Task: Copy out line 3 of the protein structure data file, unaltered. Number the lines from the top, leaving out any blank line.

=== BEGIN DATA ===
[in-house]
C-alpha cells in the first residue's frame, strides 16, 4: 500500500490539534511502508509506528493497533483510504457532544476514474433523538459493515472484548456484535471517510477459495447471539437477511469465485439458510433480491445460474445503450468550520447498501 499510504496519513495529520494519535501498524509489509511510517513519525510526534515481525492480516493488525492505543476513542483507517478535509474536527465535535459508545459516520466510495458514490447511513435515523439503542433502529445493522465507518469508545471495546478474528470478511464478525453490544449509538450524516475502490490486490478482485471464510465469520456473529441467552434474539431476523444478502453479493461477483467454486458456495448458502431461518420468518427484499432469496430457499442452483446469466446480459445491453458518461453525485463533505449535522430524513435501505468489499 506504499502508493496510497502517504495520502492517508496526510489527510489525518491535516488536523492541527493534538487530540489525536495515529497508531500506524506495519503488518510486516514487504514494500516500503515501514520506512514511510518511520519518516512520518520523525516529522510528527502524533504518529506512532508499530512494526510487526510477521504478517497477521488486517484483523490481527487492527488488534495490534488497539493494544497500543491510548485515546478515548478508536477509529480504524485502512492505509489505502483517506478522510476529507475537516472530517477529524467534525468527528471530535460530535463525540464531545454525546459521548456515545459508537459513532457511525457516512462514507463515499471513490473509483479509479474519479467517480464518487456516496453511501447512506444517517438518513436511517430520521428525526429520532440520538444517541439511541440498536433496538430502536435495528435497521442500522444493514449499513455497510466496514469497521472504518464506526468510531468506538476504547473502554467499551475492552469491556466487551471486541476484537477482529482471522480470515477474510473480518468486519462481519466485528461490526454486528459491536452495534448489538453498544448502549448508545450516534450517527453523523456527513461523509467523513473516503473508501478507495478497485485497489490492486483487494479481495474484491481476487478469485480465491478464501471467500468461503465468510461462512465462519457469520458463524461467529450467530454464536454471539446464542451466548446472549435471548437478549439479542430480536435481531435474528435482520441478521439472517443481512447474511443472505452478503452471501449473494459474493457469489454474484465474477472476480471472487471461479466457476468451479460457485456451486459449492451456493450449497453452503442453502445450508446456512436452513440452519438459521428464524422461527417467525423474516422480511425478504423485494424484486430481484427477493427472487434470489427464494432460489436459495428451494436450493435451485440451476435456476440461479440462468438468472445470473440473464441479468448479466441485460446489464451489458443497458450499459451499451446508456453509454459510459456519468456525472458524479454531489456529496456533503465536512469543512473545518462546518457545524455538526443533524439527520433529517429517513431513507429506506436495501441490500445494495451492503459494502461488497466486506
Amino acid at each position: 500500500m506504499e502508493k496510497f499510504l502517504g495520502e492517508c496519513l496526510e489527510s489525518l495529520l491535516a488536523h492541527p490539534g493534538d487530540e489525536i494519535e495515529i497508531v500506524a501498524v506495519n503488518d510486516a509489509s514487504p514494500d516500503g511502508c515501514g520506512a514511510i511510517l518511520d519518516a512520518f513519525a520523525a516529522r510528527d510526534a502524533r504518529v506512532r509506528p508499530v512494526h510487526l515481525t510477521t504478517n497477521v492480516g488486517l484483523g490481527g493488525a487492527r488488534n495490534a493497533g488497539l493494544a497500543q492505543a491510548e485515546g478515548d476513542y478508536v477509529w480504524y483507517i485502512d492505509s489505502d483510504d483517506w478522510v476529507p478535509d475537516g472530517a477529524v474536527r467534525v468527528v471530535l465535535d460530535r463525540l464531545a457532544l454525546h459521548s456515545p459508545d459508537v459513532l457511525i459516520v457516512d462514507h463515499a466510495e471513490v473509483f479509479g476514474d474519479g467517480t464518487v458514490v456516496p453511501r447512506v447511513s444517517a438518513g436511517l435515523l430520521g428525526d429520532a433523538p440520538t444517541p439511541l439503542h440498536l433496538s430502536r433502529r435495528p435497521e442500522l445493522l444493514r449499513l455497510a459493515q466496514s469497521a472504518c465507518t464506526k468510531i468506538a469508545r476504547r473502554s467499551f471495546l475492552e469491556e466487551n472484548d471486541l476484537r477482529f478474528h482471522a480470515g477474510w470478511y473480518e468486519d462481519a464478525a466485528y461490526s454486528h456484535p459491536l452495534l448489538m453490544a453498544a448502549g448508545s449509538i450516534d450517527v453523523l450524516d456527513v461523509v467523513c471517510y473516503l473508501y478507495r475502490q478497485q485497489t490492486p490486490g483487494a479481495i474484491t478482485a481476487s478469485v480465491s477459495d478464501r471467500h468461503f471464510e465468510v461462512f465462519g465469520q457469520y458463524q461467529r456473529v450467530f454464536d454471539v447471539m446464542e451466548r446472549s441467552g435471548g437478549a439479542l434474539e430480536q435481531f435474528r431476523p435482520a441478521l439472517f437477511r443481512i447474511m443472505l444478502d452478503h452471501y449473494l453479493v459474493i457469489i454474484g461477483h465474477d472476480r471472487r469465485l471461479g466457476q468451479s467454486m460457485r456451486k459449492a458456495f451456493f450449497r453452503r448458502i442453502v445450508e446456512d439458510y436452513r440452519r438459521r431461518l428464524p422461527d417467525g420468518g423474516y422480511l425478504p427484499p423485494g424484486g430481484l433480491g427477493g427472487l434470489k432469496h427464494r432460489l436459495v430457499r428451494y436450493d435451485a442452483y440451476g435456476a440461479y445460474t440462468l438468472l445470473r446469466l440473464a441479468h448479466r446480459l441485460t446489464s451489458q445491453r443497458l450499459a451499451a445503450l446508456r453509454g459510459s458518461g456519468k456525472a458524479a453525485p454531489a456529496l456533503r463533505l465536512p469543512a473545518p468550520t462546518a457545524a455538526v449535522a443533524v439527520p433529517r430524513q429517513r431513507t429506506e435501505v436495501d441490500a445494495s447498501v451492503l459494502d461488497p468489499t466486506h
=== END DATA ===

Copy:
Amino acid at each position: 500500500m506504499e502508493k496510497f499510504l502517504g495520502e492517508c496519513l496526510e489527510s489525518l495529520l491535516a488536523h492541527p490539534g493534538d487530540e489525536i494519535e495515529i497508531v500506524a501498524v506495519n503488518d510486516a509489509s514487504p514494500d516500503g511502508c515501514g520506512a514511510i511510517l518511520d519518516a512520518f513519525a520523525a516529522r510528527d510526534a502524533r504518529v506512532r509506528p508499530v512494526h510487526l515481525t510477521t504478517n497477521v492480516g488486517l484483523g490481527g493488525a487492527r488488534n495490534a493497533g488497539l493494544a497500543q492505543a491510548e485515546g478515548d476513542y478508536v477509529w480504524y483507517i485502512d492505509s489505502d483510504d483517506w478522510v476529507p478535509d475537516g472530517a477529524v474536527r467534525v468527528v471530535l465535535d460530535r463525540l464531545a457532544l454525546h459521548s456515545p459508545d459508537v459513532l457511525i459516520v457516512d462514507h463515499a466510495e471513490v473509483f479509479g476514474d474519479g467517480t464518487v458514490v456516496p453511501r447512506v447511513s444517517a438518513g436511517l435515523l430520521g428525526d429520532a433523538p440520538t444517541p439511541l439503542h440498536l433496538s430502536r433502529r435495528p435497521e442500522l445493522l444493514r449499513l455497510a459493515q466496514s469497521a472504518c465507518t464506526k468510531i468506538a469508545r476504547r473502554s467499551f471495546l475492552e469491556e466487551n472484548d471486541l476484537r477482529f478474528h482471522a480470515g477474510w470478511y473480518e468486519d462481519a464478525a466485528y461490526s454486528h456484535p459491536l452495534l448489538m453490544a453498544a448502549g448508545s449509538i450516534d450517527v453523523l450524516d456527513v461523509v467523513c471517510y473516503l473508501y478507495r475502490q478497485q485497489t490492486p490486490g483487494a479481495i474484491t478482485a481476487s478469485v480465491s477459495d478464501r471467500h468461503f471464510e465468510v461462512f465462519g465469520q457469520y458463524q461467529r456473529v450467530f454464536d454471539v447471539m446464542e451466548r446472549s441467552g435471548g437478549a439479542l434474539e430480536q435481531f435474528r431476523p435482520a441478521l439472517f437477511r443481512i447474511m443472505l444478502d452478503h452471501y449473494l453479493v459474493i457469489i454474484g461477483h465474477d472476480r471472487r469465485l471461479g466457476q468451479s467454486m460457485r456451486k459449492a458456495f451456493f450449497r453452503r448458502i442453502v445450508e446456512d439458510y436452513r440452519r438459521r431461518l428464524p422461527d417467525g420468518g423474516y422480511l425478504p427484499p423485494g424484486g430481484l433480491g427477493g427472487l434470489k432469496h427464494r432460489l436459495v430457499r428451494y436450493d435451485a442452483y440451476g435456476a440461479y445460474t440462468l438468472l445470473r446469466l440473464a441479468h448479466r446480459l441485460t446489464s451489458q445491453r443497458l450499459a451499451a445503450l446508456r453509454g459510459s458518461g456519468k456525472a458524479a453525485p454531489a456529496l456533503r463533505l465536512p469543512a473545518p468550520t462546518a457545524a455538526v449535522a443533524v439527520p433529517r430524513q429517513r431513507t429506506e435501505v436495501d441490500a445494495s447498501v451492503l459494502d461488497p468489499t466486506h